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Public Service Workers to Supreme Court: Don’t Silence Our Voices

AFSCME and other public service unions urge the Supreme Court not to silence the voices of workers.
Stephen Mittons (Photo by Naomi Brito)
Public Service Workers to Supreme Court: Don’t Silence Our Voices
By AFSCME Staff ·
Public Service Workers to Supreme Court: Don’t Silence Our Voices
AFSCME Pres. Lee Saunders

An AFSCME member from Illinois and union President Lee Saunders were joined today by other national union leaders and members at a news conference to discuss the stakes in the upcoming Supreme Court case, Janus v. AFSCME Council 31 – the latest attack on public service workers by deep-pocketed corporate interests.

Saunders and Stephen Mittons, a member of AFSCME Local 2081 (Council 31) in Chicago, were joined by President Lily Eskelsen García of the National Education Association (NEA), President Randi Weingarten of the American Federation of Teachers (AFT), and President Mary Kay Henry of the Service Employees International Union (SEIU). The event took place at NEA headquarters in Washington, D.C.

Bankrolled by CEOs and billionaires, the forces behind Janus seek to weaken the freedom of public service workers to join together in strong unions. Should they succeed, decades of settled law will be abolished in ways designed to harm our strength. Powerful CEOs and the politicians who do their bidding have already rigged the economy against working people and in favor of the wealthy and powerful. Those same CEOs are now asking the Supreme Court to make “right to work” the law of the land in the public sector.

“The billionaires behind this case have grown so used to getting their way in America that they haven’t even bothered to present any real argument to the court based on merit,” Saunders said. “If you look at the briefs they filed, it’s from the same old crony cabal, the same right-wing think tanks who have said they want to ‘defund and defang’ labor unions. They’re coming after us because they know that unions allow working people – especially women and people of color – to build better lives for themselves and their families.”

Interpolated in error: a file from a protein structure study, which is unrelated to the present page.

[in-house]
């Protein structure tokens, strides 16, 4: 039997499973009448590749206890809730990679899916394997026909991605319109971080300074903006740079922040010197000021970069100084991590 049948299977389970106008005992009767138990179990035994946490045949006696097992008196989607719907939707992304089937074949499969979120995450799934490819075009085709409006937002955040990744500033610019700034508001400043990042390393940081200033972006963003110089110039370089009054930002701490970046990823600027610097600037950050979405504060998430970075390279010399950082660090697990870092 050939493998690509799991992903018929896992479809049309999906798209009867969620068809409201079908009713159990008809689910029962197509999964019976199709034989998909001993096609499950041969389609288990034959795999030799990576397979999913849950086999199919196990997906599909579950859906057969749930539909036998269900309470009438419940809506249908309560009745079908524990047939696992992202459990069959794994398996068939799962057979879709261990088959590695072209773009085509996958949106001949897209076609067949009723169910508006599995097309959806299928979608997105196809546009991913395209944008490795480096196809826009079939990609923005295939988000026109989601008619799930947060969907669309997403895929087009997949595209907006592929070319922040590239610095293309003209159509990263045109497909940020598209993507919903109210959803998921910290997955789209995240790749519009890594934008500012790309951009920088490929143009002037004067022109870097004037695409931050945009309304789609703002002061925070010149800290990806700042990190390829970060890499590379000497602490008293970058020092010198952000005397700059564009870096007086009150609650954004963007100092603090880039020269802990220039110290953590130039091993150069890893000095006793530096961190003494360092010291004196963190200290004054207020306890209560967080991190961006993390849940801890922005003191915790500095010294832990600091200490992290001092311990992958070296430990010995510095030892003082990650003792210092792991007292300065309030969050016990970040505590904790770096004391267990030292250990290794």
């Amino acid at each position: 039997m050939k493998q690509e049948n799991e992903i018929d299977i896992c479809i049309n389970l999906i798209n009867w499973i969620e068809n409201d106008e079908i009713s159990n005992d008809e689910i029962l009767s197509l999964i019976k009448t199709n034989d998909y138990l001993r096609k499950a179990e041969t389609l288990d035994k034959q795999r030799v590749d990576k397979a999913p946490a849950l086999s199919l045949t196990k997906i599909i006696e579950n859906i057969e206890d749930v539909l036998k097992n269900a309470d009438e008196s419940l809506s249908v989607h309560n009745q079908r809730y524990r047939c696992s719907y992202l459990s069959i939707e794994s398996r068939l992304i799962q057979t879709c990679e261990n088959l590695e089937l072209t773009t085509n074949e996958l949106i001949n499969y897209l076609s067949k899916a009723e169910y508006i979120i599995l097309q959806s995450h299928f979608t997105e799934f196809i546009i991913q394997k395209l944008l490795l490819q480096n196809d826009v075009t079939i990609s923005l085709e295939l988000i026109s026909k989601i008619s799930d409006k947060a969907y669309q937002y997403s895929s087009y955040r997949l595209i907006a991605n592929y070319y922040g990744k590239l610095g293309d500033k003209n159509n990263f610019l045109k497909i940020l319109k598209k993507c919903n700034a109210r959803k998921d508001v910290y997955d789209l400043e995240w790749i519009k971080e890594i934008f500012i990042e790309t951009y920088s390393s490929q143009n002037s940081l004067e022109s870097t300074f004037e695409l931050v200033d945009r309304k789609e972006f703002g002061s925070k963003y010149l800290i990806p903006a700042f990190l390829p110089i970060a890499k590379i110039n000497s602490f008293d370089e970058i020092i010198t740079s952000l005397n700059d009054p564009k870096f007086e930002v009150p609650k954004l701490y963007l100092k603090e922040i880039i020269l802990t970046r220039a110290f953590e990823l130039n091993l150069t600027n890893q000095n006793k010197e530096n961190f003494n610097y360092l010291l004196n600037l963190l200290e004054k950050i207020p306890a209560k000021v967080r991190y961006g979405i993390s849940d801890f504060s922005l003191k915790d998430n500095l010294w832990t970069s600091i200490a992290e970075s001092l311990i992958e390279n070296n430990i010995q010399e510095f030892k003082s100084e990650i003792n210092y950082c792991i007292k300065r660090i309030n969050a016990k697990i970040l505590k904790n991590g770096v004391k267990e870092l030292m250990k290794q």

Mittons, a child protective services investigator, fears that his own freedom to use his voice on behalf of his vulnerable clients could be harmed if the court rules against AFSCME.

“My job is to head into some of the most impoverished, dangerous parts of Chicago to make sure that children are safe. Often, the families I serve live – and languish, I might add – in poverty, in areas of high crime. They are the disenfranchised. They have no voice,” Mittons said.

“Because I have a strong union and a seat at the table, I have a direct voice in coming up with a strategy to better serve my community, to give a voice to families that no one wants to hear from,” he continued. “When you rob people of the freedom to have that voice – if you take away my ability to speak on their behalf – you’re condemning those families and those kids to silence.”

Mittons also spoke of the ways in which his union membership has benefitted his own family, allowing him to help four of his six children through college.

Each of the other union leaders spoke as well, as did rank-and-file members of their unions, a group that included two teachers and another child protective-services worker.

Saunders also announced that the Working People's Day of Action will take place on February 24, the Saturday before the court hears arguments in the Janus case.

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